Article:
The conventional wisdom goes that for any given thing you do or quality you possess, you will always find people who are better than you at it, and people who are worse than you at it.
I like to think of myself as a person with guts. And to a certain extent I guess I am. People occasionally tell me I am, at least. A friend of my father’s who hadn’t seen me since I was about 14 once asked me where my fearlessness came from. I don’t think of myself as fearless at all, but compared to some people who have never stepped out of their comfort zones, never jumped on the back of a motorcycle or taken a 3-day cross-country bus trip, I guess I am.
But this girl has more guts than I ever have.
I am a compulsive hair-puller. I have had to buzz my hair a couple of times in the past three years and I may do it again. I don’t know why I do it, any more than I know why I have a mole on my right shoulder blade.
I deal with depression and anxiety too. I don’t have panic attacks very often anymore– looking back on the past 12 months I think I’ve had two. Instead of with explosions, my messed-up thinking manifests itself with a low-intensity but almost constant buzz in my brain– my own voice saying my friends are only pretending to like me, I’m on the edge of getting fired from my job, I have no real skills despite 7 years of higher ed and to top it off I’m a coward. Even when, rationally, all evidence suggests the contrary, my brain cherry-picks and distorts the evidence worse than a partisan political columnist pretending to be objective. Even when my producer says, at a morning meeting in front of everyone, “You did really good yesterday.”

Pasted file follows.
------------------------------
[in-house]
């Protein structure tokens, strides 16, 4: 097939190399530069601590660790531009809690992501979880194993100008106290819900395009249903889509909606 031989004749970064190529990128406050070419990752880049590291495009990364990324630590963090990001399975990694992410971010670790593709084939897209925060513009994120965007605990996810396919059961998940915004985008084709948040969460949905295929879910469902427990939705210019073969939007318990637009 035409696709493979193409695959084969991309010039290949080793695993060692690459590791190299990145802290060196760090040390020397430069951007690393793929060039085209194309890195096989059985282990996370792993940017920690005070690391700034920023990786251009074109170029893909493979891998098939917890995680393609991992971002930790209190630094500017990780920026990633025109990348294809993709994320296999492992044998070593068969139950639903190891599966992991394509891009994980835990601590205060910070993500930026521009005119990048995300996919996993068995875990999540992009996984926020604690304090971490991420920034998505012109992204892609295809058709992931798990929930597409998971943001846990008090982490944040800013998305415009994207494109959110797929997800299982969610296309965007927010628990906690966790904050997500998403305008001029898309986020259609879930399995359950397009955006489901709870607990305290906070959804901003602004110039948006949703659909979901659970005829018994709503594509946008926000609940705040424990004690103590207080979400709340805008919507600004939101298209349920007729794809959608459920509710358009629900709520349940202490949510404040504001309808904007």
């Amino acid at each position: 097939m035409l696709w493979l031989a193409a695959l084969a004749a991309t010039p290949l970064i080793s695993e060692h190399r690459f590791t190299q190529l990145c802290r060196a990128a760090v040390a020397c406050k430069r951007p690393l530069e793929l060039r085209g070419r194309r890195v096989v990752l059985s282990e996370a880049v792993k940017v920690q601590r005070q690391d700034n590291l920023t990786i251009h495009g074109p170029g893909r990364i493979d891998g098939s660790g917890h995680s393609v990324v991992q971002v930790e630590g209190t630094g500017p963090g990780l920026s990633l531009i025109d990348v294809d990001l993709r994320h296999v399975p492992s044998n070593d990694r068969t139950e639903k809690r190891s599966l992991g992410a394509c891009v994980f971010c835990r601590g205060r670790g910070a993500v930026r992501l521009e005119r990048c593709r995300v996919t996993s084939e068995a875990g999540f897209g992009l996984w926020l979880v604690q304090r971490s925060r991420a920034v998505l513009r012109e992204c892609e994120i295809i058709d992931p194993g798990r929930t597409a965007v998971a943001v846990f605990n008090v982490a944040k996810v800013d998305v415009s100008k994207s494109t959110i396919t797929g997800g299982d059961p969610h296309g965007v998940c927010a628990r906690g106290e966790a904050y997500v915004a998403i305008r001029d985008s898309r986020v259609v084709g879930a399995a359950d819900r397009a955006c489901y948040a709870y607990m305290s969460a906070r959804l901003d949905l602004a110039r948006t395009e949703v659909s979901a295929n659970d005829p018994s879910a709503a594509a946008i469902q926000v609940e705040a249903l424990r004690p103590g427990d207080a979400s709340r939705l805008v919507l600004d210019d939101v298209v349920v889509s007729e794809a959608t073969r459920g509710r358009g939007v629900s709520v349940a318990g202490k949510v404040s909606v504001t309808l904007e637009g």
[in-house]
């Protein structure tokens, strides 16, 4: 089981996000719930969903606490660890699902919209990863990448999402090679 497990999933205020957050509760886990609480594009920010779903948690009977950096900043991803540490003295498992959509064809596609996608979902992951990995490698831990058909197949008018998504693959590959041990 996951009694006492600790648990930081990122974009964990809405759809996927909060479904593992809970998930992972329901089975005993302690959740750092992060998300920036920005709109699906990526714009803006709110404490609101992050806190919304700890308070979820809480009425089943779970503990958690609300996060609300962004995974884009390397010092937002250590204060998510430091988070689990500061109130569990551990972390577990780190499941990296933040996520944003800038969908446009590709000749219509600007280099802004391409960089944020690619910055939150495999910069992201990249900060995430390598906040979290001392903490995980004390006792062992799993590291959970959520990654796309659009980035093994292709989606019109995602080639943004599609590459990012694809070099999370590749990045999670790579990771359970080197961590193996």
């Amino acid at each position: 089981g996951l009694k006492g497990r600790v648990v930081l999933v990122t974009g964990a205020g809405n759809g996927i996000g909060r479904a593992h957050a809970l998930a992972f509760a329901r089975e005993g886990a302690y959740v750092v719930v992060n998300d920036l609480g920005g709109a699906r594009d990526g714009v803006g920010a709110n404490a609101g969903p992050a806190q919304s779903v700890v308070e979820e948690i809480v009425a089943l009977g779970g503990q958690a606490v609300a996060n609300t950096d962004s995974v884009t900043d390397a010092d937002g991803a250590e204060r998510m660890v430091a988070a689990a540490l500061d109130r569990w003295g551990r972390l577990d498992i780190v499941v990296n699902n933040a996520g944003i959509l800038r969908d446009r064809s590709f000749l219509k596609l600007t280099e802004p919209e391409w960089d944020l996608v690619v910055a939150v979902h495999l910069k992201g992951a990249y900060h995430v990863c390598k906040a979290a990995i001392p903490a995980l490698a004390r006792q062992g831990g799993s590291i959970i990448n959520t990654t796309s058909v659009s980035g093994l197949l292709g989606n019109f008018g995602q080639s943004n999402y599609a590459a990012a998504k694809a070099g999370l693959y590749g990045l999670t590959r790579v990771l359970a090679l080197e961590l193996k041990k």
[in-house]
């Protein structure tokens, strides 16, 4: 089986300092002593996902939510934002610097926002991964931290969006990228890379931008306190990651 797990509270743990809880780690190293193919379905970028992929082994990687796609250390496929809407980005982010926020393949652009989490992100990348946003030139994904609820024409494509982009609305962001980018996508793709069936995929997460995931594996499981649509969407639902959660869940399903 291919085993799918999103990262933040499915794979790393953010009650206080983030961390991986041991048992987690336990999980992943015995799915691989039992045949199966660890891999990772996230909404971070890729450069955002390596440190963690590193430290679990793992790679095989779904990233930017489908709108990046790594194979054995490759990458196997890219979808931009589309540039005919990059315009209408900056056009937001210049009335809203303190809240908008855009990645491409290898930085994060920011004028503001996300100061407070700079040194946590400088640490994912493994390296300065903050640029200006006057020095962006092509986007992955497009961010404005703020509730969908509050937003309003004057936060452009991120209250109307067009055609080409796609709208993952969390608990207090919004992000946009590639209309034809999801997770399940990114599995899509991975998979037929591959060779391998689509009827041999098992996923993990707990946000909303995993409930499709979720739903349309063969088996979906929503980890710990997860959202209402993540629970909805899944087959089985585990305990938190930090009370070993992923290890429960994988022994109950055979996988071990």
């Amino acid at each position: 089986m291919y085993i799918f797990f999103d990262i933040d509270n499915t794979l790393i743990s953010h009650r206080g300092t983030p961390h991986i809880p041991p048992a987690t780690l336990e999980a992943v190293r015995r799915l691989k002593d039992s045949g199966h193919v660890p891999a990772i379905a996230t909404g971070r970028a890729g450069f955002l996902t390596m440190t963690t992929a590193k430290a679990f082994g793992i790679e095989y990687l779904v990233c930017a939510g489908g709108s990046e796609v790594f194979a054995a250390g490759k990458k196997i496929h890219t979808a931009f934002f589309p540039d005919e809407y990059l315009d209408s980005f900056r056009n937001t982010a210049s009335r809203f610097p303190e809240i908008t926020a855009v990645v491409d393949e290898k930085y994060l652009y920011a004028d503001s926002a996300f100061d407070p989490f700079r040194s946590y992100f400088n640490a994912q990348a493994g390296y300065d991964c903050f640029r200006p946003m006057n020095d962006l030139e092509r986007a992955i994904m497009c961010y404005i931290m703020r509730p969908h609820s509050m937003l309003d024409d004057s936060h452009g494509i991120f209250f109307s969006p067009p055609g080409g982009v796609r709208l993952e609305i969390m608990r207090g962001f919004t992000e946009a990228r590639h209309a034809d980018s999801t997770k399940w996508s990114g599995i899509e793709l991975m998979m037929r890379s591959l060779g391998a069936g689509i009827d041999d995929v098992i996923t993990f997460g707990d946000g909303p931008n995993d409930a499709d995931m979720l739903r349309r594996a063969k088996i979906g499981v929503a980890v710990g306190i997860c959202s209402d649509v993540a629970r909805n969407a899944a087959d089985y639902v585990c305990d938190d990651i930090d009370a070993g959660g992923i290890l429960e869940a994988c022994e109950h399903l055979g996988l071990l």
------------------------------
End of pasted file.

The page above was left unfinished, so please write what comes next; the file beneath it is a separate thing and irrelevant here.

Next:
I’m conversant in half a dozen languages? * So what, says the other me. That makes you an idiot savant, not a talent.
When I was about seven, my grandmother came to pick me up from school and took my things out of my locker before coming to find me. I opened my locker– for whichI didn’t have a lock because no one had locks in grade two– and found it completely empty. I freaked out. I went to the school office and told the secretary, “Someone stole everything in my locker!” While she was talking me through an incident report, my grandmother appeared at the office door with all of my things in her arms.
“I knew that was you in there falling apart,” she said. “Any normal person would have just walked in and said, ‘I can’t find my books!'”
Later, at the house, she sat me down. “If you keep being hysterical like this,” she said, “your mother and dad and I will still love you, because we’re your family and we have no choice. But nobody else will ever love you.”
My grandmother doesn’t know I remember this incident. There were good times too. But the little voice, the same voice that keeps up this low-intensity buzz, my own voice, says “What if that’s true?”
Until now, I’ve never put any of this out there on the internet. What made me do so, you ask? Who is “this girl?”
“This girl” is a British girl who lives with depression, anxiety and compulsive hair-pulling as well as other mental health issues. Who dared to put a time-lapse of herself and her struggles on YouTube for the whole world to see. Watch it here.
Now that takes guts. it should not have to but it does.
* English, French, Russian, Slovenian, Kirundi and HTML. I would be able to put Spanish on that list if I used it more. I also know some Dutch, some German, some Portuguese and some Haitian Créole.